‘I’ve had real highs and low lows’: Geraint Thomas targets Tour revival

With three stages under the belt and a wardrobe malfunction in the opening time trial aside, the 2022 Tour de France has begun relatively smoothly for Geraint Thomas. Compared with his disastrous starts to the recent Grand Tours of France and Italy the Welshman is doing very well indeed but then the 36-year-old’s gift for deadpan understatement has long helped him survive the gladiatorial world of professional road racing.

Even at the worst of times Thomas’s dry humour has remained intact. Since winning the Tour in 2018 he has needed it. There have been crashes and a dip in status after the Ineos Grenadiers understudy Egan Bernal prevented him from claiming back-to-back wins in 2019.

“The way the 2019 Tour ended was a damp squib in a way,” Thomas said during the first rest day of this year’s race. “As a team we were first and second, yet because the stage [to Tignes] got cancelled and the next stage got shortened, it was a slight anticlimax. I felt like I had more to give, but that’s just the way it was.”

“But I’m still proud of the result, because 2018 was a big winter. It was a ‘Jan Ullrich-style’ winter,” Thomas added referencing the 1997 winner’s reputation for off-season excesses. “Yeah, I definitely made the most of winning in 2018.”

No matter how good his form, Thomas has at times seemed a magnet for bad luck, with crashes caused by rogue water bottles, badly positioned race motorbikes and, in one of the gruelling spring Classics, a freak gust of wind.

“I’ve had some real highs and some low lows but I’ve got to the stage where I’ve realised that all you can do is work hard and, once you get into the races, just give it your best,” he said. “So much can happen and so much can go right and go wrong.”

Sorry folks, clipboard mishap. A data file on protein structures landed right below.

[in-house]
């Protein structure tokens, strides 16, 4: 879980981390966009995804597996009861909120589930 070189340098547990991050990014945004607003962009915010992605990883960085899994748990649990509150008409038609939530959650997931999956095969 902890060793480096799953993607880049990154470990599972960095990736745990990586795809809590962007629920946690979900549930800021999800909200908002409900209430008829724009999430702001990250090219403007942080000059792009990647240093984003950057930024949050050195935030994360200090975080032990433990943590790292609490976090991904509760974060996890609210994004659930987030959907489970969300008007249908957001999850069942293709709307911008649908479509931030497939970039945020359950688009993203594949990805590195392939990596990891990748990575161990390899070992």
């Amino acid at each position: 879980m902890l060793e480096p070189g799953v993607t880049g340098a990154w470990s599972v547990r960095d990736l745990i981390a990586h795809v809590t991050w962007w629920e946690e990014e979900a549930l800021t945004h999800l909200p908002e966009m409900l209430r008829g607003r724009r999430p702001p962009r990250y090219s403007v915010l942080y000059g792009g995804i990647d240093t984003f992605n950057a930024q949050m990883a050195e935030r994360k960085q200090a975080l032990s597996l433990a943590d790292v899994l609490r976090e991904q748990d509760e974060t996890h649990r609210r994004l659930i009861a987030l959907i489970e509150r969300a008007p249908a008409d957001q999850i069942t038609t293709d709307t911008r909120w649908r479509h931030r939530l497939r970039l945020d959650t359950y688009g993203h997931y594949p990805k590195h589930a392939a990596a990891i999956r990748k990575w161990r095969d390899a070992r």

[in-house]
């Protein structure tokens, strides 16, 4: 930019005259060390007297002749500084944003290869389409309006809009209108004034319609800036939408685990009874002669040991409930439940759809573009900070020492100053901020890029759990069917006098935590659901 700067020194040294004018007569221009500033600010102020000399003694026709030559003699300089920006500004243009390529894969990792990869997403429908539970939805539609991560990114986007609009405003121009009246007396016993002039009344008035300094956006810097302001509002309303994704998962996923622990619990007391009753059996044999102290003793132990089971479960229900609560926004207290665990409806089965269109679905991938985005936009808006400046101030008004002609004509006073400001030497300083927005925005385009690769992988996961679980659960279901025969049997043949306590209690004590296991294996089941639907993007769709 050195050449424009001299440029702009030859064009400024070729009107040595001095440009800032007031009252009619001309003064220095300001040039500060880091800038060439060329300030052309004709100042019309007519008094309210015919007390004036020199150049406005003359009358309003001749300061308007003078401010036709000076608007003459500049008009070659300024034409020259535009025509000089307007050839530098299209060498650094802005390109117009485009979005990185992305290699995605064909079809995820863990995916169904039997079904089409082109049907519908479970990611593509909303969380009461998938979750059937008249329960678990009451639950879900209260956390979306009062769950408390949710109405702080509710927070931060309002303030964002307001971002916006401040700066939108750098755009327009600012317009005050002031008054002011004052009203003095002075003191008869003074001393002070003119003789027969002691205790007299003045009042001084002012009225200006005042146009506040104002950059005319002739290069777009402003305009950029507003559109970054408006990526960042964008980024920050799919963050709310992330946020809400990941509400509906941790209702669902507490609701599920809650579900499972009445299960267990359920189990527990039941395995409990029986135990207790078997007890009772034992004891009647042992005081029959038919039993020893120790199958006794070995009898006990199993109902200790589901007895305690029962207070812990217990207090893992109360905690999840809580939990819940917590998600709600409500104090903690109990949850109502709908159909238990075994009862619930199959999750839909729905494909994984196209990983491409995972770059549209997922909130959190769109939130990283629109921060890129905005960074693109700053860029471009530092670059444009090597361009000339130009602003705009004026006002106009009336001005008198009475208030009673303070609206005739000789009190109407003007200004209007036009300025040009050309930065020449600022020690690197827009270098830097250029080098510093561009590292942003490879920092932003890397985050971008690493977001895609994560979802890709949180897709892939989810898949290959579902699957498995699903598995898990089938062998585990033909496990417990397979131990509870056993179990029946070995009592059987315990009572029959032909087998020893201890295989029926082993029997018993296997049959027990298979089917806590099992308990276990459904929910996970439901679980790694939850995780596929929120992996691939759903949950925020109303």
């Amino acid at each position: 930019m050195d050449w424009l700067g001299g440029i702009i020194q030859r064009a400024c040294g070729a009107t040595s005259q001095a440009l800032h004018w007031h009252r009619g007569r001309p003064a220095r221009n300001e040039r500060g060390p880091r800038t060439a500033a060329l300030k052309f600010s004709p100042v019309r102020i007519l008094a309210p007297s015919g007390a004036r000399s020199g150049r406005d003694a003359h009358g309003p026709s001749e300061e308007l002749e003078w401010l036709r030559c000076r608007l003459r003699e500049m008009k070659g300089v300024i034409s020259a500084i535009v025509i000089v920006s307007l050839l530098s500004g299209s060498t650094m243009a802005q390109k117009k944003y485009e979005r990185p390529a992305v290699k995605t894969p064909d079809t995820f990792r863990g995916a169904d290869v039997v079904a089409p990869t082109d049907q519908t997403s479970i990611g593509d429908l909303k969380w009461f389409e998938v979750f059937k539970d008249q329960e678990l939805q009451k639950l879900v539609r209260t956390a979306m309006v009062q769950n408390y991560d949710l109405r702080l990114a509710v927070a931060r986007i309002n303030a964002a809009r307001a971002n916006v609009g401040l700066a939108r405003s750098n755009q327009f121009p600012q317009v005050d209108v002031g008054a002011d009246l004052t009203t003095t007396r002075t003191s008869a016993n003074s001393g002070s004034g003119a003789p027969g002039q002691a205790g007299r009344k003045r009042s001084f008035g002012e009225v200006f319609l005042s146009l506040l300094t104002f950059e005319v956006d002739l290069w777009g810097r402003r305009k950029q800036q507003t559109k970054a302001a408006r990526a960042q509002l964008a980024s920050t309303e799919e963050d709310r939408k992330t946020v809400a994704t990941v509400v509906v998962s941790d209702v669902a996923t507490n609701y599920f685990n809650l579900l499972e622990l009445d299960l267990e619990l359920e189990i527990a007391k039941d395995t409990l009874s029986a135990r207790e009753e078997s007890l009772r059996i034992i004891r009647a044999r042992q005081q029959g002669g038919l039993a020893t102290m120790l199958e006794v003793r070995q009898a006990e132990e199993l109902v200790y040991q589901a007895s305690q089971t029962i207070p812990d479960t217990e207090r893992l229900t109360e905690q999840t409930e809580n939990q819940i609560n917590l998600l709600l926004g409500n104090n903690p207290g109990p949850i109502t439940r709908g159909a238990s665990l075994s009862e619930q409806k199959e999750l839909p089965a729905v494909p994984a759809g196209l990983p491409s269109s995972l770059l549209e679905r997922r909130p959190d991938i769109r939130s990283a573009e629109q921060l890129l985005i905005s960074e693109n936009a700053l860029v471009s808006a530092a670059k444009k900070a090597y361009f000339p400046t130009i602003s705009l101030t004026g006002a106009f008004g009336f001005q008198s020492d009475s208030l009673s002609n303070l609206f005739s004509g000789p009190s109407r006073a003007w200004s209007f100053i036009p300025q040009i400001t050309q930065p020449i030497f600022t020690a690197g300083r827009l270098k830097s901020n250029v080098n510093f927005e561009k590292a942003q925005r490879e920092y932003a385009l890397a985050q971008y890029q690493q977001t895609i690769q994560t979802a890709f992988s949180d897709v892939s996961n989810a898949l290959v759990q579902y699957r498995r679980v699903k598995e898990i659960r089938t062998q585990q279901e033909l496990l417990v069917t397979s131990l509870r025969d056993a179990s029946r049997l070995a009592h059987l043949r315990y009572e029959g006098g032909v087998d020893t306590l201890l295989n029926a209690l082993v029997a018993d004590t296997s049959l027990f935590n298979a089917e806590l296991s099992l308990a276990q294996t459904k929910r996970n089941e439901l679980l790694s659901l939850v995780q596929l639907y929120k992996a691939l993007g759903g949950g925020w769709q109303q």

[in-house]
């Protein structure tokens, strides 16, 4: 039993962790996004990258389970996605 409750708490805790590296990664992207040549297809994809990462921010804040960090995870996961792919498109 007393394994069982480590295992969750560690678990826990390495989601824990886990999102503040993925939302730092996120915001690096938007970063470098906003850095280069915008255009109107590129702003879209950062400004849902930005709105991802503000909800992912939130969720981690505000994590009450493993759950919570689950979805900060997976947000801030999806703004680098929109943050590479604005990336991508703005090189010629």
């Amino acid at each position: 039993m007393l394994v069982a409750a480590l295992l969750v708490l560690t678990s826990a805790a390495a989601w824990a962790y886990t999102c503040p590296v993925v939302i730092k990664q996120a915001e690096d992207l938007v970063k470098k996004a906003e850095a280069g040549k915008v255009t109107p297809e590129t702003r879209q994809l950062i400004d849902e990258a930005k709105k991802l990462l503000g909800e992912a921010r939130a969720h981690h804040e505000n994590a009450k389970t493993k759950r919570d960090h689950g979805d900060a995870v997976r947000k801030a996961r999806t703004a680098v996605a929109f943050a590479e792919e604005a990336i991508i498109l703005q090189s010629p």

The riders may have arrived in France only yesterday but it seems pretty clear that, unless something disastrous befalls Tadej Pogacar, the defending champion will remain the rider to beat. But there is also just a hint, given that Pogacar has crashed once already, that this year might not be quite as one-sided as in the past. Thomas’s team has already got under the 23-year-old’s skin this season; maybe it was petulance or frustration, but when Pogacar misjudged his sprint in the coveted Tour of Flanders one-day race in April he rounded on Thomas’s teammate Dylan Van Baarle beyond the finish line, turning the spring air blue in a fit of rage.

“It’s going to be incredibly hard,” Thomas said. “As we all know Pogacar is unbelievable but I do believe we can beat him. Otherwise I might just as well go on holiday with my son.” Cunning, experience and guile, which Ineos have in abundance, all helps, Thomas admitted, before adding that “if you don’t have the legs, you don’t have the legs, because 75% of it is in the legs.”

But will Ineos really be able to rattle Pogacar? “Everyone can be rattled and he hasn’t been put under huge amounts of pressure in the Tour yet. When we think about winning, he’s a big part of that but at the same time it’s not all about him.”